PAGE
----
Dynamic Events are Back

Cubasians also loudly complained about the removal of dynamic events when SX 1 was released. They allowed users to draw volume curves directly onto a file inside the audio editor. Steinberg bring them back in SX 3 but this time you can draw them directly onto audio events in the project window. Grousing Cubasians will then be delighted, although I don't really understand the usefulness of such a tool compared to the automation possibilities available. Well, well...


Freeze

The Freeze function brought by SX 2 has been improved. Two big improvements : an audio track can now be frozen with all its effects and, at last, freezing a VST-i unloads all the samples taking up your system memory.


External Effects

Another important new feature. Hardware FX sends and returns can be set up and used in the place of an insert plugin. Input and Output levels can be adjusted, just as well as latency times and, above all, these external FX are included in your mix when exporting audio. Here's an opportunity to include a litle hardware into this software-only environment ! Audio cards with multi inputs/outputs required.


Audio Warp

Here's what seems to be the biggest improvement in SX 3 : the Audio Warp function, which is an evolution of the Time warp tool from SX 2, and which I won't be able to fully detail here. So, here are, randomly, the main features : among the powerful tools that are available for audio-file tempo detection and pitch-shifting, the numerous algorithms that can be chosen according to the contents of audio files, and all the handy tools that you may use to easily adapt audio files to fluctuating tempos, we shall highlight the automatic time-stretch feature. There are different ways to use it : either you recorded the audio file with SX 3 and therefore its original tempo is known, or you calculated it and told it to Cubase inside the browser, or you use a loop that was created with ACID, considering the fact that SX 3 is now compatible with this kind of file. If the tempo of the project changes, Cubase applies an automatic and transparent time-stretching processing. At use, the Audio Warp tool turns out to be really powerful and reliable.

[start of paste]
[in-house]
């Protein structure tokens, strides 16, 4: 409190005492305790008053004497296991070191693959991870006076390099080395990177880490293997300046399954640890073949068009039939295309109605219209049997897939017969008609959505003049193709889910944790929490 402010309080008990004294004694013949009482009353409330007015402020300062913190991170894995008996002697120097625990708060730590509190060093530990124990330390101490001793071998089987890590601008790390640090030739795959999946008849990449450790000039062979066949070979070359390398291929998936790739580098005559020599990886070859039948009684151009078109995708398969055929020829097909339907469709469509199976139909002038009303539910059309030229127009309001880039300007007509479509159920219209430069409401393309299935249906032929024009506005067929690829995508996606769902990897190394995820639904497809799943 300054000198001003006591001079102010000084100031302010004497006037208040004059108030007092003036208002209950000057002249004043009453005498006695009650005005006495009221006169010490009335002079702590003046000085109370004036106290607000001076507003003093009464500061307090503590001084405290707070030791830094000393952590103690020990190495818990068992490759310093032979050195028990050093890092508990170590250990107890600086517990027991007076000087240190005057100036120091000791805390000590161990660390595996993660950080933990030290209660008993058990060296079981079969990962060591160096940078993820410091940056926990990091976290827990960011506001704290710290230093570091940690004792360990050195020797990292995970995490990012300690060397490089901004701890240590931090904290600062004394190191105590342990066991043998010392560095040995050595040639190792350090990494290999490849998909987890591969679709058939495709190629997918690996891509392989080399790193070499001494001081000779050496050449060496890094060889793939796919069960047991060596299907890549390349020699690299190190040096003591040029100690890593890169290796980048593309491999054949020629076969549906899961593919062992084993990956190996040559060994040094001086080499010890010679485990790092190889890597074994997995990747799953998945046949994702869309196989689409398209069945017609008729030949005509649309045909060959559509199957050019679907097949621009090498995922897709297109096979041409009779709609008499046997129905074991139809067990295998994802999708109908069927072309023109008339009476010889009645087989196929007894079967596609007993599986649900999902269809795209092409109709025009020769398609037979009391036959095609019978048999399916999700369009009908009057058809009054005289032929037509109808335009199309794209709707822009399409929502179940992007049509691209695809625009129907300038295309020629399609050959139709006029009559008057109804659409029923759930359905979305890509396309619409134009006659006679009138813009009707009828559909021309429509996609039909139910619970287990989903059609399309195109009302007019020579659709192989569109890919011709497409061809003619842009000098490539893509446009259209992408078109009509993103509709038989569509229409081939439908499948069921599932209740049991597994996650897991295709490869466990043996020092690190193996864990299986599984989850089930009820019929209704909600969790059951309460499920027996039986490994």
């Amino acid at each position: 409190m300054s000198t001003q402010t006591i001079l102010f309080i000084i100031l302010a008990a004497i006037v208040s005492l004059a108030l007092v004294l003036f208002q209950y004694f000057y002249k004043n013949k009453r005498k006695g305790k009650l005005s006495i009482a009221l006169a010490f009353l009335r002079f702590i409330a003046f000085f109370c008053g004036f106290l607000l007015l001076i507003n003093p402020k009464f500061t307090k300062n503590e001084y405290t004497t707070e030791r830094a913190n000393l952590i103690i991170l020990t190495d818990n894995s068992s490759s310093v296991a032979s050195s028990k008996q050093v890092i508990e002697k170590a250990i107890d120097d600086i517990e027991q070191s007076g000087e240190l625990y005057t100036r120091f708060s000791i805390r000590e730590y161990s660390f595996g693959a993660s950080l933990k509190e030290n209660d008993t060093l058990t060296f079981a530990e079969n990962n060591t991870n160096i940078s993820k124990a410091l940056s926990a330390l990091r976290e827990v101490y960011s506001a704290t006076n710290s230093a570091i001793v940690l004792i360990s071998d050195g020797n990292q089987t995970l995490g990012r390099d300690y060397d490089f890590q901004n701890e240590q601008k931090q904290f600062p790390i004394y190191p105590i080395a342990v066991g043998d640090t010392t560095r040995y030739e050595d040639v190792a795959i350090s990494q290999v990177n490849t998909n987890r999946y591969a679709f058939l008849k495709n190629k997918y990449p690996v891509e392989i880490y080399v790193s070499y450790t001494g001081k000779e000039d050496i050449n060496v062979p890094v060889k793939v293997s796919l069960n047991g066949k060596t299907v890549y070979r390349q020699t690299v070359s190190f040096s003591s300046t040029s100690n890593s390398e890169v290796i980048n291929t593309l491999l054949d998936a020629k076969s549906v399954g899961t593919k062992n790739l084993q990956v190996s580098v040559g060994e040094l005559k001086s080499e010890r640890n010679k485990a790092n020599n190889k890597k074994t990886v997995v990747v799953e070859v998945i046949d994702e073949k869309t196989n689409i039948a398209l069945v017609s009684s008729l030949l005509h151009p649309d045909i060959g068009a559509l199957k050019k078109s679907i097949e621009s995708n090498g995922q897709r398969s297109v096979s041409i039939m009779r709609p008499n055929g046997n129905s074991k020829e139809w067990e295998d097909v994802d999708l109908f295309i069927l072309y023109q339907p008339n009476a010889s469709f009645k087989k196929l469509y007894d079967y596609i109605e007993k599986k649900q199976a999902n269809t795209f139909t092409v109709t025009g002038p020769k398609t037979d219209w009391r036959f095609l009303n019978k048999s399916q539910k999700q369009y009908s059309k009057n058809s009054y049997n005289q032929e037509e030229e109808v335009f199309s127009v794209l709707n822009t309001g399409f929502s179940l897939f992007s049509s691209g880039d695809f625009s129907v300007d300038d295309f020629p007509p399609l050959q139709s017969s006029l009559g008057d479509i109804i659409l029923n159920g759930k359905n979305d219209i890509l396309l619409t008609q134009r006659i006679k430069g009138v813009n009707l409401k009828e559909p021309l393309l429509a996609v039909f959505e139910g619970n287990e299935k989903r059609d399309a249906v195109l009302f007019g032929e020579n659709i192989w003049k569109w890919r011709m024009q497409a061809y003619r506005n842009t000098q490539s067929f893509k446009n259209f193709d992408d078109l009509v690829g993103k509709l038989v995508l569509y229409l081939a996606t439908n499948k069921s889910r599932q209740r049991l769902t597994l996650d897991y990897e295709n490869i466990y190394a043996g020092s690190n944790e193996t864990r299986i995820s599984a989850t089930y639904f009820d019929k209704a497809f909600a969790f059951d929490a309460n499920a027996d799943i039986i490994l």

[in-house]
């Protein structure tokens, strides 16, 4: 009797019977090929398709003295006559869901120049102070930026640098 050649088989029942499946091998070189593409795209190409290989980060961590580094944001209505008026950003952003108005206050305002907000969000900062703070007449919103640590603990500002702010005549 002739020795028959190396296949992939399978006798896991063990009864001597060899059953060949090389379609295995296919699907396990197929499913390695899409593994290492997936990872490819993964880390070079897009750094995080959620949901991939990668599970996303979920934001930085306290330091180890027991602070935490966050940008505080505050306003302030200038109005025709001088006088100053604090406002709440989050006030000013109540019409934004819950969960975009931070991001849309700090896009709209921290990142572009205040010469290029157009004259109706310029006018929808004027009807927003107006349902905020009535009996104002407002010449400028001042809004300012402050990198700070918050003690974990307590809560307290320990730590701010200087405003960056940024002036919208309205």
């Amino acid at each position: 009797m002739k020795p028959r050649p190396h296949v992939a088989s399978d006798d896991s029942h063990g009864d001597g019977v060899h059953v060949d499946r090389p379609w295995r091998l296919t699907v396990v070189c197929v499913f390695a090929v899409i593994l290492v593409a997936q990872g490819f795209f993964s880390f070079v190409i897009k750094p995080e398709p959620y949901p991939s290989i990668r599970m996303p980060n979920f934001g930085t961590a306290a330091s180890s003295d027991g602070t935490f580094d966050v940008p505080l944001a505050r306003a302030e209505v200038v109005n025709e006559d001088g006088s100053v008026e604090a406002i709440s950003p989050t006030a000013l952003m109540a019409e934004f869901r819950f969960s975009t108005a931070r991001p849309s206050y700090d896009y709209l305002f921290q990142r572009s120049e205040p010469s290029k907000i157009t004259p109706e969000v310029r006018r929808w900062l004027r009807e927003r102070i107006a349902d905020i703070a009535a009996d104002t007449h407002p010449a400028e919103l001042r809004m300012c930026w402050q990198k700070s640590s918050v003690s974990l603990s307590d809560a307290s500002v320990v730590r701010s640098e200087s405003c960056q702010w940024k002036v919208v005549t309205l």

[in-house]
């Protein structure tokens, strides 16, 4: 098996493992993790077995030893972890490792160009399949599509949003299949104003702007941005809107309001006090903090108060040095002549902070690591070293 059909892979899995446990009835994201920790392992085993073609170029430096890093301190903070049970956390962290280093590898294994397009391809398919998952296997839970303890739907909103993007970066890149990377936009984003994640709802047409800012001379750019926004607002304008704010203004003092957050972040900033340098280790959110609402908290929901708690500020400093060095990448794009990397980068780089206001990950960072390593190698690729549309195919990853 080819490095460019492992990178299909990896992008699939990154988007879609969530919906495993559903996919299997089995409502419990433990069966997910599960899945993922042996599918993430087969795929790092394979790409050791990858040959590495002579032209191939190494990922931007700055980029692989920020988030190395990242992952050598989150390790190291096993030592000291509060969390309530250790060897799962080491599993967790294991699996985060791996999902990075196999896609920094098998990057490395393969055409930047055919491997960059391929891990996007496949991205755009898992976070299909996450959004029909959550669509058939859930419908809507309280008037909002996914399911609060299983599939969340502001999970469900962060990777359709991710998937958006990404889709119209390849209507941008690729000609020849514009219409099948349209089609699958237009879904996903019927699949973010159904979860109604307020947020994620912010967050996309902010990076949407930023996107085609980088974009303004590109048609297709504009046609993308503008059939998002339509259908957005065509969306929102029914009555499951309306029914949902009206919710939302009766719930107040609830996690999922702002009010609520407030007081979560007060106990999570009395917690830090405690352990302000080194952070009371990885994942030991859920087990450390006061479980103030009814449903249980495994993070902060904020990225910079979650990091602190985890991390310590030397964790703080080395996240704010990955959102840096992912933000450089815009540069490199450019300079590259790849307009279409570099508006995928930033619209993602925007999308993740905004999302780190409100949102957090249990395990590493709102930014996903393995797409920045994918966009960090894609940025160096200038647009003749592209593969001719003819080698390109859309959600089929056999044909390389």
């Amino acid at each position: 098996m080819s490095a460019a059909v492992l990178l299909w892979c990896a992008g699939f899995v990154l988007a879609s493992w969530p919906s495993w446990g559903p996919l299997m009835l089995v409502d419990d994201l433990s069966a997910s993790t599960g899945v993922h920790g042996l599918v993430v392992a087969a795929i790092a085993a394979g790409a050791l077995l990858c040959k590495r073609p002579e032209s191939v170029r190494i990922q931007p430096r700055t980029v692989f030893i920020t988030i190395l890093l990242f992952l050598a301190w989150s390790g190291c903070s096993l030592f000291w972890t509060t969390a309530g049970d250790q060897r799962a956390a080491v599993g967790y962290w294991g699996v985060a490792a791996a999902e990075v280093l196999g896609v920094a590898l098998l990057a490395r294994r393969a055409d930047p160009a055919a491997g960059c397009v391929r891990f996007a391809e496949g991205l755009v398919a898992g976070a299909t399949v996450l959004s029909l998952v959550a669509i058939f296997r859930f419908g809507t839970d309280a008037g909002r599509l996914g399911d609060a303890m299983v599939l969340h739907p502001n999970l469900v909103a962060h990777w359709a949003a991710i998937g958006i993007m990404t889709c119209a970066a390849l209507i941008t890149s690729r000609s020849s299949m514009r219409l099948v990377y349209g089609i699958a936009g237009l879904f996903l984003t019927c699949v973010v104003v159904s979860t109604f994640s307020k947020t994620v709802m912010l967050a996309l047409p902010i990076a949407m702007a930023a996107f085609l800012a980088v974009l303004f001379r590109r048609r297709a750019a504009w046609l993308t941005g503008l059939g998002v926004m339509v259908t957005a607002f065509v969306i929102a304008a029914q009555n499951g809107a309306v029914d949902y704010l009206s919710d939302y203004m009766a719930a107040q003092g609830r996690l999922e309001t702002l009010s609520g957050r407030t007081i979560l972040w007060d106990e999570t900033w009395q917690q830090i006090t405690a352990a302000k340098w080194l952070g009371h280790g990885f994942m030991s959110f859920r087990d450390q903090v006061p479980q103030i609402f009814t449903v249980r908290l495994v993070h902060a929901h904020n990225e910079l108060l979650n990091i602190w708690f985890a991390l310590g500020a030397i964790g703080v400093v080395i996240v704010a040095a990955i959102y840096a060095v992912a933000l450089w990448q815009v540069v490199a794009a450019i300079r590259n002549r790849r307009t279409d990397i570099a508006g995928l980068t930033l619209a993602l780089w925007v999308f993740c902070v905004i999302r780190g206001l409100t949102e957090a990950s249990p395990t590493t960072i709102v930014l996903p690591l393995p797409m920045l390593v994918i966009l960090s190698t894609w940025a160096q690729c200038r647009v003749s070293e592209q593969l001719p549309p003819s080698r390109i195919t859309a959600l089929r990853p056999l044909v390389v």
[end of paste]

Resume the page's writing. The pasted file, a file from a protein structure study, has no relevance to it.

As a Conclusion…

I would have needed a few more paragraphs to introduce other new features, perhaps not as striking yet very useful, such as Workspaces, or the possibility to create a monitoring audio channel, or track colours being carried over to mixer lanes, etc... But, one should know where to stop ! ;o)

So what ? Does this version deserve a new number or should it only be a free update named 2.5 ? In fact, neither of those ! On the one hand, the 70 new features could not be offered free of charge, because Steinberg have to make a little money ; but, on the other hand, users may find the price a bit expensive for a version which is not as striking as versions 1.0 and 2.0, although these new features are well thought-off and rapidly become essential, making Cubase one of the leading sequencers. Therefore, users will have to make a choice : treating themselves with the latest and most up-to-date version of Cubase, or sticking to their 2.x version if it suits their needs well, and considering the fact that Steinberg have announced that an update for version 2 would fix the most common bugs and would be available in December 2004.

Three cheers to free-will !


Pros : Audio Warp, Play Order tracks, external FX, stability, the very promising Studio Connections
Cons : A bit "short" for a 3.0 version, too much for a 2.5 version, no Midi Learn function for Mixer Maps, Dynamic Events are not essential


  • Maker : Steinberg
  • Distributor : Depending on country of purchase
Minimum requirements :
  • PC :Pentium or Athlon 800MHz (1.4 GHz or more recommanded), 384 Mb RAM (512 Mb recommanded), Windows XP Home/XP Professional, ASIO or MME compatible audio interface, 1024x768 screen resolution (1152x864, dual-screen recommanded), one USB port available.
  • MAC : Power Macintosh G4/867 MHz (G4 Dual 1.25 GHz or more recommanded), 384 Mb RAM (512 Mb recommanded), Mac OS X.2.5 or more, CoreAudio compatible audio interface, screen resolution 1024x768 (1152x864, dual-screen recommanded), one USB port available
Price according to Steinberg.net :
  • 799 € (16% VAT). See with your local distributor or retailer.

    Upgrade prices (based on prices for France) :

  • From SX 1 or 2 : 159 €
  • From VST : 419 €
  • From SL 1 or 2 : 419 €
  • From Studio Case/SE : 619 €
  • Crossgrade from other sequencer brand : 479 €

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Pascal Valentin, on the 22-01-2005